Transit Funding in Toronto


Toronto received a shot of great news a couple of days ago: the Federal government signed on to Premier Doug Ford’s four signature transit projects to the tune of $10.4 billion. These projects are:

  1. Ontario Line [C]
  2. Scarborough Subway Extension (SSE) [B]
  3. Eglinton West Crosstown Extension (EWCE) [D]
  4. Yonge North Subway Extension (YNSE) [A]

(Note that “E” in the map above – the Sheppard extension – has not been designed and remains unfunded.)

These projects are transformative. Together they start to build a network across the city and will make it easier for anyone in Toronto to take transit. Also, by increasing the size of Toronto’s rapid transit grid, the city has a better chance of increasing its transit mode share – and that’s crucial for it to be a greener and less car-oriented.

Now, yes, I have disagreements and problems with the lines as designed: the EWCE is tunnelled and costs more than it should, as is the SSE. But credit where credit is due: Doug Ford’s government has stayed focused and pushed Metrolinx to design these projects and avoid the on-again, off-again, design, and then redesign process that is Toronto transit planning. From where I stand it’s time to disagree and commit – and build build build.

In addition to the announcement above, the governments of Canada and Ontario committed $360 million to the purchase of 60 additional streetcars. This purchase actually allows the city to expand streetcar capacity and service. When the old ALRVs and CLRVs were replaced by Flexities, Toronto only had enough funding to match existing vehicle capacity, even though everyone knew that ridership would increase. Since the Flexities were larger this led to a drop in perceived service. as you had to wait longer for a streetcar to arrive. This new funding begins to address the capacity gap – as long as the TTC commits to paying more to run more service.

My biggest fear now is that subsequent federal governments (notably the Conservative party with its rural base and stated focus on deficits) will simply cancel the funding. There’s nothing in the agreements to prevent that, and it would be a huge blow to transit in a city that’s starved of it and desperately needs it. Here’s hoping that the province and the city is able to get shovels in the ground and everyone at all levels of government see the critical importance of these projects.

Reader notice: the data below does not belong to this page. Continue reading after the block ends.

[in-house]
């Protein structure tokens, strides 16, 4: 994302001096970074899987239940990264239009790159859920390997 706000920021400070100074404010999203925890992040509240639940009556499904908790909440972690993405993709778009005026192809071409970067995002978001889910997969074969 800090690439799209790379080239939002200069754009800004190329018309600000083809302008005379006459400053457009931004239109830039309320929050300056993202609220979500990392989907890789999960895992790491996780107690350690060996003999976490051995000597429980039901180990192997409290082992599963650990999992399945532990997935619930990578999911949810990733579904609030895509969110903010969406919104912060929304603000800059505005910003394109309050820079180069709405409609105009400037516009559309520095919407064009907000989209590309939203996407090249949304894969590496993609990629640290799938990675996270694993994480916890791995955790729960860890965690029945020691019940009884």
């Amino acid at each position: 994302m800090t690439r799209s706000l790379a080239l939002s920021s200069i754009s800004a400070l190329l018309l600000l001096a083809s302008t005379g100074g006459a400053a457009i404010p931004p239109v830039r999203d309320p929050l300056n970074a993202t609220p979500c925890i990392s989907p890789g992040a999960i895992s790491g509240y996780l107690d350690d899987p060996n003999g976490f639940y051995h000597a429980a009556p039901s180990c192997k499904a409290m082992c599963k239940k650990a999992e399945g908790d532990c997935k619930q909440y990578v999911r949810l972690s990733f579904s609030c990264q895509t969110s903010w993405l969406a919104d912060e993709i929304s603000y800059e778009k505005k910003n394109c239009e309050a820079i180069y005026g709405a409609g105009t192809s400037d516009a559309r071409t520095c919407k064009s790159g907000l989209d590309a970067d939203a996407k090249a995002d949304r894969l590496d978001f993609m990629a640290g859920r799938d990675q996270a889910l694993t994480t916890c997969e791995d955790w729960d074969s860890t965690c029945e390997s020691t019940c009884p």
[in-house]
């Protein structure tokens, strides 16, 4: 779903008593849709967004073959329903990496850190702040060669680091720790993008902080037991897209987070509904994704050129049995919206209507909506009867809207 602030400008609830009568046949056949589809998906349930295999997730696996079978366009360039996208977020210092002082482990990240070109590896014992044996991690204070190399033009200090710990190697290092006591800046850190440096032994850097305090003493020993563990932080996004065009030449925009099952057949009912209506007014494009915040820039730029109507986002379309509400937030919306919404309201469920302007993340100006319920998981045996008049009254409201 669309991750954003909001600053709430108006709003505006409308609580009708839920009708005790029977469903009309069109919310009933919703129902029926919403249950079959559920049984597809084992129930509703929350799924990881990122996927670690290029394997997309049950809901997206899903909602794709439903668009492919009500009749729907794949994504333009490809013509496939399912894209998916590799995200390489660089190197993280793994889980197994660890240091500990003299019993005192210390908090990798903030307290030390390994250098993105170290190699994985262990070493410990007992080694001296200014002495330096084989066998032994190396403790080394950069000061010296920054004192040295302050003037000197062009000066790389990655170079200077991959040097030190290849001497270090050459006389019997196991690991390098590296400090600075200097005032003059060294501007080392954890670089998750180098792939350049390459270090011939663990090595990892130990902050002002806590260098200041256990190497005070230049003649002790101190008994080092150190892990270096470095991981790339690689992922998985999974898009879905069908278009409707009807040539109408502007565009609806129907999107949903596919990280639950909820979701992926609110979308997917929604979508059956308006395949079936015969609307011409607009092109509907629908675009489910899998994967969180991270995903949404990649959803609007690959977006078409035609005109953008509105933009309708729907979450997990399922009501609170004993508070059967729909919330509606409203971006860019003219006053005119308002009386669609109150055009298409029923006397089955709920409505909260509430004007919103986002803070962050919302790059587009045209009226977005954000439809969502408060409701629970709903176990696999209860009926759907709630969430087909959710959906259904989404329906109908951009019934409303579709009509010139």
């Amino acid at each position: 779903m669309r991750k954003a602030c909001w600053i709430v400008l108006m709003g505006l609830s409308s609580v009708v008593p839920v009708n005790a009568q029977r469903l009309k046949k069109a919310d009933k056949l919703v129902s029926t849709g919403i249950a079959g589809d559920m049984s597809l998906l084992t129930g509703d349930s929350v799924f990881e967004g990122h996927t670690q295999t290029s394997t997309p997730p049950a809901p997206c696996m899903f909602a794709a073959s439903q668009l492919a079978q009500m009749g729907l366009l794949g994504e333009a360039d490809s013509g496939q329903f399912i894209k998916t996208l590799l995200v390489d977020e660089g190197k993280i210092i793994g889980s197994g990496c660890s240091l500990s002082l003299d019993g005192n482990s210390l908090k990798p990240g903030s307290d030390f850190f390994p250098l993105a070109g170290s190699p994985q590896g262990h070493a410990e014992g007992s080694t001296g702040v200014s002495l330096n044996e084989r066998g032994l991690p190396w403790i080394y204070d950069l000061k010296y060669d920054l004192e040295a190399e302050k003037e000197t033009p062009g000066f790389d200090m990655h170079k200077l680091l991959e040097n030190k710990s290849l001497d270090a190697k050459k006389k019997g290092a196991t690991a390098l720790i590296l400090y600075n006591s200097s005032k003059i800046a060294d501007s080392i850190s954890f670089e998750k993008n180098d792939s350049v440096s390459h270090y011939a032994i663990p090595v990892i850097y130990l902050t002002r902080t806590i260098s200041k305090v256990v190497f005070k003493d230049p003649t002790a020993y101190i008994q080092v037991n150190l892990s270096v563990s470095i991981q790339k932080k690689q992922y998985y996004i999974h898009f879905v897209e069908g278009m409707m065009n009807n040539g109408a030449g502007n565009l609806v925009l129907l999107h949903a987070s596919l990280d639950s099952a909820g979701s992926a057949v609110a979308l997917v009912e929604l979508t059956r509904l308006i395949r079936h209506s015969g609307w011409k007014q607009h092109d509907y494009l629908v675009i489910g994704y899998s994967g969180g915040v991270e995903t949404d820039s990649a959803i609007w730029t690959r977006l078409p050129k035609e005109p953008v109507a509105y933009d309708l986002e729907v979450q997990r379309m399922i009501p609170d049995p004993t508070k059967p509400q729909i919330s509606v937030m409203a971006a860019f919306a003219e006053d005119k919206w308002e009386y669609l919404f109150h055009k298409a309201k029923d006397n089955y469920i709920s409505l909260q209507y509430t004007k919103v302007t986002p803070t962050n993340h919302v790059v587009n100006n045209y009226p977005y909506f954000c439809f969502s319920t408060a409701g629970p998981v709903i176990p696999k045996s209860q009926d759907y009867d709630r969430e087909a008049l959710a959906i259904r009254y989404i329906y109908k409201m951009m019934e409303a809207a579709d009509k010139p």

While important and incredibly welcome, this is only the beginning of addressing the transit deficit in Toronto. I’d love to see the following extensions/lines be prioritized in the medium term to increase transit access and make transit the preferred choice across the city:

Sheppard Subway Extension: Both east to McCowan so that it terminates at the SSE, and west to the University line. This would vastly improve this line’s utility, and add an east-west line along the top of the city.

Eglinton East LRT: This would bring high-quality rapid transit to other parts of Scarborough, and would run through some of the city’s most underserved neighbourhoods.

Waterfront East: A grade-separated extension of the Queens Quay line to the Portlands, this would allow development in that area to avoid the fiasco of the Humber Bay Shores, where we built up a neighbourhood without any transit, resulting in it being a car-ridden mess.

Waterfront West: This would be a grade-separated extension of the Queens Quay line to Long Branch. Although it would allow for rapid transit all along the Waterfront, sadly this line has repeatedly been MIA in planning and execution.

Finch West Extension to Woodbine GO: A fairly short extension, this would take the Finch West LRT to the planned Woodbine GO station at Woodbine Live. It improves the utility of Finch West by connecting another trip generator and employment center, and improves the network as a whole by connecting to another transit mode.

Jane Rapid Transit: Whether this is an LRT running up Jane, or a northward extension of the Ontario Line, this would bring high-quality rapid transit to an area of the city that already has exceptionally high bus ridership, and would benefit underserved neighbourhoods along the route. And, if designed appropriately it would connect multiple other transit modes and lines as well, including multiple streetcar routes, GO, and the Crosstown – dramatically improving network connectivity.

Of course, these are all pie-in-the-sky ideas. First things first: let’s focus on getting those four lines built and completed.

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